Obama Comes Through On Nukes

For indispensable reporting on the coronavirus crisis and more, subscribe to Mother Jones' newsletters.


President Obama’s climate speech to the United Nations may have been a big letdown, but he has come through in one key area: nuclear disarmament. In his address to the General Assembly on Wednesday, Obama promised to introduce a draft UN resolution later this week that would herald a significant shift in American nuclear policy compared with the Bush administration, which let the Comprehensive Test Ban Treaty wither unratified in the Senate and stymied other important arms control initiatives. Obama’s resolution indicates that the US will renew efforts to ratify the treaty, and, among other things, proposes that a country’s right to use nuclear energy should be contingent on meeting its nonproliferation obligations. (That would currently bar Iran, for instance, from enriching uranium.) Later in the week, the president will head a UN Security Council meeting on nuclear nonproliferation—the first time an American president has done so.

Obama also announced that Secretary of State Hillary Clinton will attend the Test Ban conference this week—a glaring contrast with the Bush administration, which didn’t even send a delegation to the last four meetings. Former US ambassador to the UN John Bolton huffed to the National Review that this meeting would be an “incredible waste of time for [Clinton].” (He also thought Obama’s speech to the UN was too “UN-centric.”)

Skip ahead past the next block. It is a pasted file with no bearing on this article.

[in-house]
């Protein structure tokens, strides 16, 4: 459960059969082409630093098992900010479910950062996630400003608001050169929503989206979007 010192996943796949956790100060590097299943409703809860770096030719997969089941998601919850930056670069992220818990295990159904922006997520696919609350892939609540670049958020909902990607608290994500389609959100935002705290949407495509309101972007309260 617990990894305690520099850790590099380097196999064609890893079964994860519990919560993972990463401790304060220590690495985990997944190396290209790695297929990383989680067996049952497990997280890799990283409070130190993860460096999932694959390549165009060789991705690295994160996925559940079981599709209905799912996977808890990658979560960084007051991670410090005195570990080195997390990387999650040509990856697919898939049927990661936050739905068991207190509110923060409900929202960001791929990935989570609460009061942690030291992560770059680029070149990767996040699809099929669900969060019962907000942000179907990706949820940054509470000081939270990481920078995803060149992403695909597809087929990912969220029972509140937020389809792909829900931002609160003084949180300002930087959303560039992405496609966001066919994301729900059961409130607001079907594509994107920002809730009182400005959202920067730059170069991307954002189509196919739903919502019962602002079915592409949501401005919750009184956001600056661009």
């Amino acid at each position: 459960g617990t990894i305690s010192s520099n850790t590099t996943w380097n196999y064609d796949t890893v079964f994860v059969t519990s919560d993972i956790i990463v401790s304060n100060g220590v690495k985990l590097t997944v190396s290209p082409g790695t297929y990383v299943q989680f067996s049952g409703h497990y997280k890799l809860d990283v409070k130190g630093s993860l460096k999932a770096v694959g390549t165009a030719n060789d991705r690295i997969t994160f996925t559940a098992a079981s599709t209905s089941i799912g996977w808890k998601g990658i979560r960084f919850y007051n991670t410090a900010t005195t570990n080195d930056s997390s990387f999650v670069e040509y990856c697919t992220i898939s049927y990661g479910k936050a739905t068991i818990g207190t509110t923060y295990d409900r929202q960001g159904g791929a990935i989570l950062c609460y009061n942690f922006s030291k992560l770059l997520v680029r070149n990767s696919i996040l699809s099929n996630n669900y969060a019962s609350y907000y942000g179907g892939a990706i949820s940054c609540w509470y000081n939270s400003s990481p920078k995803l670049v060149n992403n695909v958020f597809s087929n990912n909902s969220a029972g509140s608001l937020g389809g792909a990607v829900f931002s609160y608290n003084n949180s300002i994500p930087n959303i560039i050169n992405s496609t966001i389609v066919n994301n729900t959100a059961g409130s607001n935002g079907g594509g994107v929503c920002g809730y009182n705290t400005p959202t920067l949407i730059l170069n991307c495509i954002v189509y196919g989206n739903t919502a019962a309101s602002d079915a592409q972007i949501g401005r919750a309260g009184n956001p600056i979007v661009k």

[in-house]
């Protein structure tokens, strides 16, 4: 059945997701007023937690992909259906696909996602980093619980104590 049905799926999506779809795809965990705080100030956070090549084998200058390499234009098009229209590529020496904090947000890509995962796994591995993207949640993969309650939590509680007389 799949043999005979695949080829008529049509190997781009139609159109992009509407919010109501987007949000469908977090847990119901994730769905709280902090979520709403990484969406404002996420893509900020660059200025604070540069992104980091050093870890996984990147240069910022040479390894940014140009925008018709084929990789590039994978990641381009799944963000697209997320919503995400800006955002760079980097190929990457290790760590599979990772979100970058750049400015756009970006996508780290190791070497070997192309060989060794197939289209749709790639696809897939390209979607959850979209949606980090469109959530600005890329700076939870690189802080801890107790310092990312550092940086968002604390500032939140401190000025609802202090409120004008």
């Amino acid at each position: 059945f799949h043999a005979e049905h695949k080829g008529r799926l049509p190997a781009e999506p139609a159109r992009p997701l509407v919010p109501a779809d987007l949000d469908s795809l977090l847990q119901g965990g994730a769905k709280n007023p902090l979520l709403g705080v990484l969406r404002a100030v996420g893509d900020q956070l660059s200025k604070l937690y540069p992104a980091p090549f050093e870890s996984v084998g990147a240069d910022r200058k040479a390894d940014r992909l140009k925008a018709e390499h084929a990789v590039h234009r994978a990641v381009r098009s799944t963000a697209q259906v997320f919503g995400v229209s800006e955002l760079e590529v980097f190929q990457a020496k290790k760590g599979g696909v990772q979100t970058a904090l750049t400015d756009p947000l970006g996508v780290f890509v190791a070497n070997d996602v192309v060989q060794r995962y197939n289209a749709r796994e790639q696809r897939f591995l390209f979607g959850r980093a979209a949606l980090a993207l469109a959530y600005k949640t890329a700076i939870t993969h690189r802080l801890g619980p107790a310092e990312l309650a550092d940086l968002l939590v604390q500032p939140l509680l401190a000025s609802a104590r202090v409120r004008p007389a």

Ridding the world of nuclear weapons has long been a pet cause for Obama—he spoke about them on the stump while running for the Senate way back in 2004. Later, he forged a close relationship with Sen. Richard Lugar on the issue, accompanying him on a trip to Russia to inspect weapons facilities and co-sponsoring legislation to secure loose nukes. “If we fail to act,” Obama told the UN on Wednesday, “we will invite nuclear arms races in every region, and the prospect of wars and acts of terror on a scale that we can hardly imagine.”

 

  

THE BIG PICTURE

You expect the big picture, and it's our job at Mother Jones to give it to you. And right now, so many of the troubles we face are the making not of a virus, but of the quest for profit, political or economic (and not just from the man in the White House who could have offered leadership and comfort but instead gave us bleach).

In "News Is Just Like Waste Management," we unpack what the coronavirus crisis has meant for journalism, including Mother Jones’, and how we can rise to the challenge. If you're able to, this is a critical moment to support our nonprofit journalism with a donation: We've scoured our budget and made the cuts we can without impairing our mission, and we hope to raise $400,000 from our community of online readers to help keep our big reporting projects going because this extraordinary pandemic-plus-election year is no time to pull back.

THE BIG PICTURE

You expect the big picture, and it's our job at Mother Jones to give it to you. And right now, so many of the troubles we face are the making not of a virus, but of the quest for profit, political or economic (and not just from the man in the White House who could have offered leadership and comfort but instead gave us bleach).

In "News Is Just Like Waste Management," we unpack what the coronavirus crisis has meant for journalism, including Mother Jones’, and how we can rise to the challenge. If you're able to, this is a critical moment to support our nonprofit journalism with a donation: We've scoured our budget and made the cuts we can without impairing our mission, and we hope to raise $400,000 from our community of online readers to help keep our big reporting projects going because this extraordinary pandemic-plus-election year is no time to pull back.

We Recommend

Latest

Sign up for our newsletters

Subscribe and we'll send Mother Jones straight to your inbox.

Get our award-winning magazine

Save big on a full year of investigations, ideas, and insights.

Subscribe

Support our journalism

Help Mother Jones' reporters dig deep with a tax-deductible donation.

Donate

We have a new comment system! We are now using Coral, from Vox Media, for comments on all new articles. We'd love your feedback.